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Education
Aug 5, 2019

Growing the Spirit of Entrepreneurship

Sponsored Content provided by Heather McWhorter - Director, UNCW Center for Innovation and Entrepreneurship

The Spirit of Entrepreneurship has found a welcoming and supportive home in Wilmington. If you put your ear to the ground, you’ll hear interesting conversations about entrepreneurship all over town. The conversations and energy have turned to the importance of the entrepreneurial mindset.  It reminds me of the kinds of questions we were asking ten years ago – Are entrepreneurs made or born?  Can you ‘teach’ entrepreneurship? Can you ignite a spirit of entrepreneurship?

Now that we know you CAN teach entrepreneurship, where’s the roadblock? People that never pictured themselves as CEOs or business owners, are starting new ventures every day. What’s the common denominator? An entrepreneurial mindset. They believed in themselves and they believed it was possible. Start with fertile soil (ready minds) and entrepreneurial seeds will take hold. As a community, we need to be actively cultivating the entrepreneurial mindset in every corner of the city, county, and region – and leave no one out. And we’re on our way…

Let’s start with our middle school and high school students. The Brian Hamilton Foundation with “Entrepreneurship for All” is reaching out to 8th graders with their message. Nick Cannon came to town last fall with his student entrepreneurship competition and vows to be back again next year. UNCW has been hosting a week-long entrepreneurship camp for the past six summers – encouraging high school students to explore entrepreneurship opportunities in the food economy, construction, and the creative fields. The UNCW Chancellor’s High School Innovation and Business Plan Competition will celebrate its fifth annual competition this year. UNCW also hosts monthly meetups for high school students and is collaborating with other entrepreneurial support organizations to bring the NC IDEA Foundation-supported Ice House Entrepreneurship Program to students in our region.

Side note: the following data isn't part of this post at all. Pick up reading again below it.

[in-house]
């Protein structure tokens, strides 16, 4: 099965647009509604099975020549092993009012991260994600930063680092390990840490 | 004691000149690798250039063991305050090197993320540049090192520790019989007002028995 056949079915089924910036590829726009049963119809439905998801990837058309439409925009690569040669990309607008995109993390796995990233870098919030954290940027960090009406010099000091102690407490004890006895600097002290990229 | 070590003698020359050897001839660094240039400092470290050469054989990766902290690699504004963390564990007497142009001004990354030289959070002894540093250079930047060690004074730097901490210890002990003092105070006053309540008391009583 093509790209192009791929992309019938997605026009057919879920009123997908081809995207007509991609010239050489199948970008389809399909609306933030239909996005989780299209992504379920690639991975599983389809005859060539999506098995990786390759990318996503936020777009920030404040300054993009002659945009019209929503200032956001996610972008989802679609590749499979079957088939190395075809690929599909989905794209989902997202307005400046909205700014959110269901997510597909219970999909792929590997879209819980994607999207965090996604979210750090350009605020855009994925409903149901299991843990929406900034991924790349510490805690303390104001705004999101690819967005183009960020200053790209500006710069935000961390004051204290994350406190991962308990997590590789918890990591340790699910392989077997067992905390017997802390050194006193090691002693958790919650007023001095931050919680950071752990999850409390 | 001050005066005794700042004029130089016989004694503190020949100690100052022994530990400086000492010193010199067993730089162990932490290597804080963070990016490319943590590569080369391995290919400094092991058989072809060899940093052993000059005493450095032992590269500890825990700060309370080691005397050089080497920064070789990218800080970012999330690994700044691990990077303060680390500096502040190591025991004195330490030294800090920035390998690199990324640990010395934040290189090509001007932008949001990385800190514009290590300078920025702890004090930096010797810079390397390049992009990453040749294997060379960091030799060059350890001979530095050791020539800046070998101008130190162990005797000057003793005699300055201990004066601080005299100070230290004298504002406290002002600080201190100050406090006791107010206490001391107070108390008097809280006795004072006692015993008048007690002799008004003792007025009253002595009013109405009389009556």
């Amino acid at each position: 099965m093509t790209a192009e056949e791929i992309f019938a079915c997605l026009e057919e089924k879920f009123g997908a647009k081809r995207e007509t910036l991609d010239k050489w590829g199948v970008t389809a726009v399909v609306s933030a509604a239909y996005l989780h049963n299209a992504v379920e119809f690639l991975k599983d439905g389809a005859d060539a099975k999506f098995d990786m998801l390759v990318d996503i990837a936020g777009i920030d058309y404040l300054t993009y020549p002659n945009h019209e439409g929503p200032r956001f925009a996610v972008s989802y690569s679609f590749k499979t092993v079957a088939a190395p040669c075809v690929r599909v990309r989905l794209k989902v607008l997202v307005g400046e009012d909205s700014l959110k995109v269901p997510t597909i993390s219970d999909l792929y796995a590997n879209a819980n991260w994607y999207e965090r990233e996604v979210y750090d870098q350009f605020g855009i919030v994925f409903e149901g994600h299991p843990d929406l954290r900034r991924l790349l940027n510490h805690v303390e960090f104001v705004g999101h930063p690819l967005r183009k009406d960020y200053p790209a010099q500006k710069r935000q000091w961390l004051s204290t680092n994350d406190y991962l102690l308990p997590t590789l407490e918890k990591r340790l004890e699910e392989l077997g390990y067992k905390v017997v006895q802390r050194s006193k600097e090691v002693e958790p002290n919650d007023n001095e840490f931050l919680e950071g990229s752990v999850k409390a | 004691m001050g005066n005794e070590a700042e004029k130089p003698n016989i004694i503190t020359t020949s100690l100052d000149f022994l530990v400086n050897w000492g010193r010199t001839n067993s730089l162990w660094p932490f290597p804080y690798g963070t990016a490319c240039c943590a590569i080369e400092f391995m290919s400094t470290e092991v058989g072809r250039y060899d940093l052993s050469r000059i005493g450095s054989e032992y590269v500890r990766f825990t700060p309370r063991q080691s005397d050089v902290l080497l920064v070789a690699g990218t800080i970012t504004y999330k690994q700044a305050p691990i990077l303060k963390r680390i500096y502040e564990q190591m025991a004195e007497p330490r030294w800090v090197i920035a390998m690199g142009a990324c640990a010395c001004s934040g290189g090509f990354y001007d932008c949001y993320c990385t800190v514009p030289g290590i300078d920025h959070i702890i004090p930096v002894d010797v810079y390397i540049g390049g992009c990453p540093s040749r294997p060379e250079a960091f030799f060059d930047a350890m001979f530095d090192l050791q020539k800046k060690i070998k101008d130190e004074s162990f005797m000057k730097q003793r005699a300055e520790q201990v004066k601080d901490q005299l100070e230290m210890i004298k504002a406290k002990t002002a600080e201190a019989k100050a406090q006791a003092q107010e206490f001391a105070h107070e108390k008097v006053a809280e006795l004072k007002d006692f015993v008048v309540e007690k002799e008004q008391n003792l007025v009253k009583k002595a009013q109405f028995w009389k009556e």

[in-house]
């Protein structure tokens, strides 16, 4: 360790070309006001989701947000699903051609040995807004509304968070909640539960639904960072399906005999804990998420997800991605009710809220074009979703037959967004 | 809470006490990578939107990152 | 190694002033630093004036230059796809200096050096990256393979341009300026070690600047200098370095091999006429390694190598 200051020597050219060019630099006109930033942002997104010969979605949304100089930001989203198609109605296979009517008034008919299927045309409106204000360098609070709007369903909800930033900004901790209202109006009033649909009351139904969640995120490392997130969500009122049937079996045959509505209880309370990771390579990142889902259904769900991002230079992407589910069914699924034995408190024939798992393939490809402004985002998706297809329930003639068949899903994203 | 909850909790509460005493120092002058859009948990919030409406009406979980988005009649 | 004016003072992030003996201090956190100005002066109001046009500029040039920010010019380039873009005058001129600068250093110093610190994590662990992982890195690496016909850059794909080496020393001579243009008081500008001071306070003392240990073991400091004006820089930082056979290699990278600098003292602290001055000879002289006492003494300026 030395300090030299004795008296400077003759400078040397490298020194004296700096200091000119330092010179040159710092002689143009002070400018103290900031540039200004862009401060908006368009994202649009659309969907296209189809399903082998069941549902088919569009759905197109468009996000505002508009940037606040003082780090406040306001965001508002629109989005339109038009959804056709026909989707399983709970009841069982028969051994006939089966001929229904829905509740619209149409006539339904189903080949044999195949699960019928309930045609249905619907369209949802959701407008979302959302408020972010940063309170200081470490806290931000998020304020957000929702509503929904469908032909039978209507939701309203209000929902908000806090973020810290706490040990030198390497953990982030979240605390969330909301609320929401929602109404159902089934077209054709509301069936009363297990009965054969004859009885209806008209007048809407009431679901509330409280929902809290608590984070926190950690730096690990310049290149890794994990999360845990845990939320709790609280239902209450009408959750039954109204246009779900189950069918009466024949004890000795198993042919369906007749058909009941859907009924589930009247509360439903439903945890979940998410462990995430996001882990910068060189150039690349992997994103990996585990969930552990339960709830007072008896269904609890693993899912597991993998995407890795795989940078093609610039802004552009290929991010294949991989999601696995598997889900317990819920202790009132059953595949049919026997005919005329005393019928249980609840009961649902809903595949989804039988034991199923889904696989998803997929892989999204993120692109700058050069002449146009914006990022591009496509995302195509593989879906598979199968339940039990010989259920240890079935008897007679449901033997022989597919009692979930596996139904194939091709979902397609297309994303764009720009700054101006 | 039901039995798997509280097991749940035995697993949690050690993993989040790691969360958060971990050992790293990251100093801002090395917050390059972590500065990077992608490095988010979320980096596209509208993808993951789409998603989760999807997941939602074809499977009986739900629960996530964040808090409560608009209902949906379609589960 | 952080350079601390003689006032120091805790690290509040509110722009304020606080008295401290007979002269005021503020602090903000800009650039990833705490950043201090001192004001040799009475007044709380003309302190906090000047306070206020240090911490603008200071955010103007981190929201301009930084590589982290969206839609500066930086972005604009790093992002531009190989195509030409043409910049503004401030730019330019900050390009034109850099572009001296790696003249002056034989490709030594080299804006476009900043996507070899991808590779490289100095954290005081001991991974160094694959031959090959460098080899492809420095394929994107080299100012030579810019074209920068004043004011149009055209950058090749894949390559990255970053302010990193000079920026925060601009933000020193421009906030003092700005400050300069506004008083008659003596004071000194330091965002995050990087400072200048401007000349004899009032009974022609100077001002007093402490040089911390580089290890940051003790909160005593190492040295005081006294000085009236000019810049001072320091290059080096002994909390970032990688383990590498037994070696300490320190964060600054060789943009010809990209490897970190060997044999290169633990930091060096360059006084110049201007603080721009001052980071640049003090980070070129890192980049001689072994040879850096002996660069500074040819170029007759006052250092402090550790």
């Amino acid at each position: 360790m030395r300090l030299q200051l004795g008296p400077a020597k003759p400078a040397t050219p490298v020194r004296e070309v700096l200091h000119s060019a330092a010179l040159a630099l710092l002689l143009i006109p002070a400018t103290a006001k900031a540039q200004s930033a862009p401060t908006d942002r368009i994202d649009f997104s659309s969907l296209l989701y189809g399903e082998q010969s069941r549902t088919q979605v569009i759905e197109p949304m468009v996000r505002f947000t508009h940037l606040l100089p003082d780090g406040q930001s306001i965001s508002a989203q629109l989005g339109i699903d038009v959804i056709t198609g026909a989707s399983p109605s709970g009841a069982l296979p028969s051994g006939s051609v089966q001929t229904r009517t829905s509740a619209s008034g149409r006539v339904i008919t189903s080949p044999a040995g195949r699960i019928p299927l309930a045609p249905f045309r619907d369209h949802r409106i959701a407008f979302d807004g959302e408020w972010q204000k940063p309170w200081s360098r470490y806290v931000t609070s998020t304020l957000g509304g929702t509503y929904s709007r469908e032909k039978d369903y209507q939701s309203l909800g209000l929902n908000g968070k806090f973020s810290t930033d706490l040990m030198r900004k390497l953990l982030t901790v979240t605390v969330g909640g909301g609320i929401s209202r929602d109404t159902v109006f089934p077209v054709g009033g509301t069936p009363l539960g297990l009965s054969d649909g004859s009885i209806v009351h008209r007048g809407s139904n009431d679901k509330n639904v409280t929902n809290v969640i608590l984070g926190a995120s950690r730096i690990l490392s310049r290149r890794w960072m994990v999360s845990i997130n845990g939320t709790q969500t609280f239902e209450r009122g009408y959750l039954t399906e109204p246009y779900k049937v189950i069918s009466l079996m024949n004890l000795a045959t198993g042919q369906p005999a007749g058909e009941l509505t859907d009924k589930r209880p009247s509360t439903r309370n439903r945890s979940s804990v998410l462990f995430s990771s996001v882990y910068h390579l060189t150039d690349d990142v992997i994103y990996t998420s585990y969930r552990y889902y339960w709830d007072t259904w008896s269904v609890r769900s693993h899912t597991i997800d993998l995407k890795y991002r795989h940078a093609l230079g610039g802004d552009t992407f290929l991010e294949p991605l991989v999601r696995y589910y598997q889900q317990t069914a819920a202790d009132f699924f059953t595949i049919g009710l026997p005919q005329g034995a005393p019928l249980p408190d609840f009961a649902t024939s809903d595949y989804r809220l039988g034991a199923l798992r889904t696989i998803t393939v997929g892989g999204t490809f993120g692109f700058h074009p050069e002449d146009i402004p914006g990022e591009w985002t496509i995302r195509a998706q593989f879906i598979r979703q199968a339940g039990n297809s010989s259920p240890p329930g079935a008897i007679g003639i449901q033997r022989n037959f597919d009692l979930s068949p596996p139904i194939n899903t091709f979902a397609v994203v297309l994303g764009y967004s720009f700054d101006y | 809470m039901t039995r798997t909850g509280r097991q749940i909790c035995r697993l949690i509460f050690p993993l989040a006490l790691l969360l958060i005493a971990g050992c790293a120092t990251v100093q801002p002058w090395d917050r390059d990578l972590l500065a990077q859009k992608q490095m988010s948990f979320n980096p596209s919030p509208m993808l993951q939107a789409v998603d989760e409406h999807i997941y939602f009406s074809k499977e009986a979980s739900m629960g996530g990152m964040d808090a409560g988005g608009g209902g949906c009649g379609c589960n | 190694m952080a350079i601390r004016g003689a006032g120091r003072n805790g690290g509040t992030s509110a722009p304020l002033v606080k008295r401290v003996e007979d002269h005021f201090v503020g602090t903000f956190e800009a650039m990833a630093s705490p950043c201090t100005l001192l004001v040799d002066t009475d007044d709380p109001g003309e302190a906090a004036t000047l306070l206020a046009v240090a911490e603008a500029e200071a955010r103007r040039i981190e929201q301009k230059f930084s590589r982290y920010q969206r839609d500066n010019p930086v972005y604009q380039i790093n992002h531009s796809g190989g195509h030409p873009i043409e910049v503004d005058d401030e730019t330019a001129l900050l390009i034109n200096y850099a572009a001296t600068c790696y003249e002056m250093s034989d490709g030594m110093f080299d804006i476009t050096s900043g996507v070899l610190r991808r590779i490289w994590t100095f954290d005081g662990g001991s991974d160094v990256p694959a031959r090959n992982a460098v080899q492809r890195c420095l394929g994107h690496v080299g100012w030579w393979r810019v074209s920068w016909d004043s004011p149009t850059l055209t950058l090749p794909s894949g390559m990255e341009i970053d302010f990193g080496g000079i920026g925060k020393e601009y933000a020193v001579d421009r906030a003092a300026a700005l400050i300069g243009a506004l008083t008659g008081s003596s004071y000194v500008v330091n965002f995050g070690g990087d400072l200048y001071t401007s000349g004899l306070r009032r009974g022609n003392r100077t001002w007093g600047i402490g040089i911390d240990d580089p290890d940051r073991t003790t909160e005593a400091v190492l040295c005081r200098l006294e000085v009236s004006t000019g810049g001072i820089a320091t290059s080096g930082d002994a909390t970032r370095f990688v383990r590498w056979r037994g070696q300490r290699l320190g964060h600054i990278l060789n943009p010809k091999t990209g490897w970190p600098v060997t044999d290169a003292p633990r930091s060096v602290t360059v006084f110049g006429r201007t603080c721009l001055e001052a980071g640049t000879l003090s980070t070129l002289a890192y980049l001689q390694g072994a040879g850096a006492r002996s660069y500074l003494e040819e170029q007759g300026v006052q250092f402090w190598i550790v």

Our youth entrepreneurship programs will give Wilmington a leg up as the next generation emerges as business leaders. Equally important, are the efforts to open the door to entrepreneurship for those that are economically, educationally, and socially disadvantaged in our community. It’s hard work to change a mindset and belief system that was formed through 20, 30 or 40 years of hard knocks. The Brian Hamilton Foundation is reaching out to help those with criminal records by offering Inmates to Entrepreneurs several times a year. Coastal Women’s Ventures is seeking to help women and minority entrepreneurs. With the Battle of the Bosses, the TRU Colors Brewery team puts a focus on the most pressing needs for entrepreneurial activity and solutions in troubled neighborhoods. Cedric Harrison of Support the Port is working to develop an impactful program to nurture and fund minority businesses.

All these programs share the same purpose – to grow the entrepreneurial mindset. It’s not about ‘how to start a business’ with sessions on setting up your accounting system and social media marketing – it’s about feeling the excitement when ideas are brought to life, creating value for others, being validated, and knowing you have ‘the right stuff’.

As our collective Spirit of Entrepreneurship grows, we’ll see an exciting, creative, inclusive, and engaged community emerge with opportunity for all.  

Diane Durance, MPA, is director of UNC Wilmington's Center for Innovation and Entrepreneurship (CIE). The CIE is a resource for the start-up and early-stage business community to help diversify the local economy with innovative solutions. For more information, visit www.uncw.edu/cie.  

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